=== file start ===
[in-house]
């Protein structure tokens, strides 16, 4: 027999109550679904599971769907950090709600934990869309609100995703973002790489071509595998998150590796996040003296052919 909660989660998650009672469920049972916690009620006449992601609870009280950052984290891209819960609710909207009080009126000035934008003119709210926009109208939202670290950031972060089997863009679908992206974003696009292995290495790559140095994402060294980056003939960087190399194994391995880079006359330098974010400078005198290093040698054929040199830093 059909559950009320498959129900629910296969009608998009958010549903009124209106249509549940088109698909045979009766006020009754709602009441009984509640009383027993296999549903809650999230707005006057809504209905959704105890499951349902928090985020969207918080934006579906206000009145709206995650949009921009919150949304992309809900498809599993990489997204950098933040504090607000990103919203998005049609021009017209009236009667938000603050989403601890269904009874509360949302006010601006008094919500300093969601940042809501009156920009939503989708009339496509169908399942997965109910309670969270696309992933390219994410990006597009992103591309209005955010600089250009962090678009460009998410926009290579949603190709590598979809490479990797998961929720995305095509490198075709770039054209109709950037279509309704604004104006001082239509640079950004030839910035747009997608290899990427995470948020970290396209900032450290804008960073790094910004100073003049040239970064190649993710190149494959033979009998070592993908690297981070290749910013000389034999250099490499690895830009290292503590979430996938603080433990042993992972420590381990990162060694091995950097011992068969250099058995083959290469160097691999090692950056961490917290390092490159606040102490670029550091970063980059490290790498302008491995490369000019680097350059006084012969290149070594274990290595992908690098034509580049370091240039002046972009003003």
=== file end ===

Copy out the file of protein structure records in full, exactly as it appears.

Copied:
[in-house]
């Protein structure tokens, strides 16, 4: 027999109550679904599971769907950090709600934990869309609100995703973002790489071509595998998150590796996040003296052919 909660989660998650009672469920049972916690009620006449992601609870009280950052984290891209819960609710909207009080009126000035934008003119709210926009109208939202670290950031972060089997863009679908992206974003696009292995290495790559140095994402060294980056003939960087190399194994391995880079006359330098974010400078005198290093040698054929040199830093 059909559950009320498959129900629910296969009608998009958010549903009124209106249509549940088109698909045979009766006020009754709602009441009984509640009383027993296999549903809650999230707005006057809504209905959704105890499951349902928090985020969207918080934006579906206000009145709206995650949009921009919150949304992309809900498809599993990489997204950098933040504090607000990103919203998005049609021009017209009236009667938000603050989403601890269904009874509360949302006010601006008094919500300093969601940042809501009156920009939503989708009339496509169908399942997965109910309670969270696309992933390219994410990006597009992103591309209005955010600089250009962090678009460009998410926009290579949603190709590598979809490479990797998961929720995305095509490198075709770039054209109709950037279509309704604004104006001082239509640079950004030839910035747009997608290899990427995470948020970290396209900032450290804008960073790094910004100073003049040239970064190649993710190149494959033979009998070592993908690297981070290749910013000389034999250099490499690895830009290292503590979430996938603080433990042993992972420590381990990162060694091995950097011992068969250099058995083959290469160097691999090692950056961490917290390092490159606040102490670029550091970063980059490290790498302008491995490369000019680097350059006084012969290149070594274990290595992908690098034509580049370091240039002046972009003003």